State wildlife officers rushed to Weston again Tuesday, after a resident reported a third bear sighting early that morning. They couldn't find the bear -- spotted sitting by the side of Manatee Isles Drive -- but they are ready with a trap in case it returns, as part of the state's struggle with a soaring number of bear complaints.
The Florida Fish and Wildlife Conservation Commission received 2,969 nuisance bear calls last year, up from 450 in 1998. With housing developments expanding into bear habitat, the state is working on a management plan to help people learn to live with them. Hunters, including one hunting club president who described bear meat as "excellent," have called for a resumption of bear hunting, a proposal that would face a fierce fight from wildlife advocates.
Bears once roamed the forested land now occupied by Miami, Fort Lauderdale and West Palm Beach, often walking onto the beach at night to dig up sea turtle nests. "It was an easy matter to kill a bear in turtle season," wrote Charles Pierce in Pioneer Life in Southeast Florida. "All a hunter had to do was take up a position in the grass a few feet back from the open beach, sit down and make himself as inconspicuous as possible, and wait for the bear to come along."
Hunting was gradually restricted and then banned in 1994. The bear population started climbing, to about 3,000 from a low point of as few as 500 in the 1950s.
But with road kills and nuisance calls up, hunters have called for a restoration of bear hunting.
"When we had bear hunting, we didn't have the issue we have today," said Mark Dombroski, a Royal Palm Beach hunter and president of the Florida Sportsmen's Conservation Association. "We didn't have as many bear collisions."
Although he has never shot a bear, he has eaten bear twice and describes it as "excellent."
Laura Bevin, eastern regional director for the Humane Society of the United States, said hunting would do little to solve a problem of bear-human interactions.
"We're moving into their territory, so we have to learn how to get along," she said. "If it's not a problem bear, I don't see the need to hunt and kill it."
David Telesco, black bear management coordinator for the state wildlife commission, said it would be difficult to restore hunting because bears are on the state's protected species list and changes to the list are on hold.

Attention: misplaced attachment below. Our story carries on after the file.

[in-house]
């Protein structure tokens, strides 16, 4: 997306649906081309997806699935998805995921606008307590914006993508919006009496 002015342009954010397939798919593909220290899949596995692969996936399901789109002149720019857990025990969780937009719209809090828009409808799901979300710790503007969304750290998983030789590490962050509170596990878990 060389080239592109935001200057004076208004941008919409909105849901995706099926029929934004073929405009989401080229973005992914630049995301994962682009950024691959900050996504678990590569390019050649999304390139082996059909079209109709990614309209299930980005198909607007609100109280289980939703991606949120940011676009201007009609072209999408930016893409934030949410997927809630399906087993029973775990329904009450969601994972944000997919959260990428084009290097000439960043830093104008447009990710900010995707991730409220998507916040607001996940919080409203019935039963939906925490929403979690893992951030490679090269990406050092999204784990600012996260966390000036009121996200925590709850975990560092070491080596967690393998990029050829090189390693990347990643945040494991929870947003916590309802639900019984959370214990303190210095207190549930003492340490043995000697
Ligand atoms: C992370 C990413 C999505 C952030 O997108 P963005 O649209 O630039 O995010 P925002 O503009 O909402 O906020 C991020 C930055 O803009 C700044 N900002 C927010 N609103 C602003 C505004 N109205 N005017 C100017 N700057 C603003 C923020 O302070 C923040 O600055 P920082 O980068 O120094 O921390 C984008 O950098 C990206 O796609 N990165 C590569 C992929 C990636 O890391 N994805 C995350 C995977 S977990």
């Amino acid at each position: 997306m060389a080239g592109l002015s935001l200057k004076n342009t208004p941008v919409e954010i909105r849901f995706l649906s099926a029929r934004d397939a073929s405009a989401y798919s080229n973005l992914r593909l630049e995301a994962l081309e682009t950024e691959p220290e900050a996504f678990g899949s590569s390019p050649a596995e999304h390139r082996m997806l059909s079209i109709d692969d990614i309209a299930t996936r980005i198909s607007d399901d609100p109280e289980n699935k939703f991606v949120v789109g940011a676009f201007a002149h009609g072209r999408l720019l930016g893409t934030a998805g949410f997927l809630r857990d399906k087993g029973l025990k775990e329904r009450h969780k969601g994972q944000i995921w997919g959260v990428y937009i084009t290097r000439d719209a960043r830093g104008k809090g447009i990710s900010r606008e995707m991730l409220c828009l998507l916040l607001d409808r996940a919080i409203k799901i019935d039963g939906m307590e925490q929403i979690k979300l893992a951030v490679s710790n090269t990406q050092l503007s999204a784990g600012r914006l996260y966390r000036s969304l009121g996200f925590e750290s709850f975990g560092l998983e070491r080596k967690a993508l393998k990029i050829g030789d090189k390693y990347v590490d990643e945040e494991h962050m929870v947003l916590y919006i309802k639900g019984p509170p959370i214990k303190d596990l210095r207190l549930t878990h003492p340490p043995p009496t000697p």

Nuisance complaints tend to focus on overturned garbage cans, road kills and neighborhood sightings. Although the complaints generally come from central and northern Florida, bears occasionally have turned up in the southeast part of the state. In 2002, for example, a 200-pound bear prowled the Melrose Park subdivision west of Boynton Beach. And two months ago, a bear was struck on Florida's Turnpike in Miami-Dade County.
Telesco said Weston bear was probably a young male leaving its mother and looking for a territory that wasn't already occupied by another male. "It's standard for them to turn up in areas where you don't expect them," he said. It was spotted Tuesday sitting by the side of Manatee Isles Drive, said Jorge Pino, spokesman for the state wildlife commission.
Road kills have gone up sharply, with 158 bears fatally struck last year. Although there is no documented report of a black bear attacking a person in Florida, fatal attacks have occurred in other states.
But the very fact that there are more encounters between bears and people is a sign of the animal's resurgence.
"It is a success story in that the bear population is doing well, but you have disconnected populations and an increase in human-bear interactions," Telesco said. "You want to keep bears wild so you can live in bear country and not have any negative effects."
Staff Writer Joel Marino contributed to this story.David Fleshler can be reached at dfleshler@SunSentinel.com or 954-356-4535.Copyright © 2015, Los Angeles Times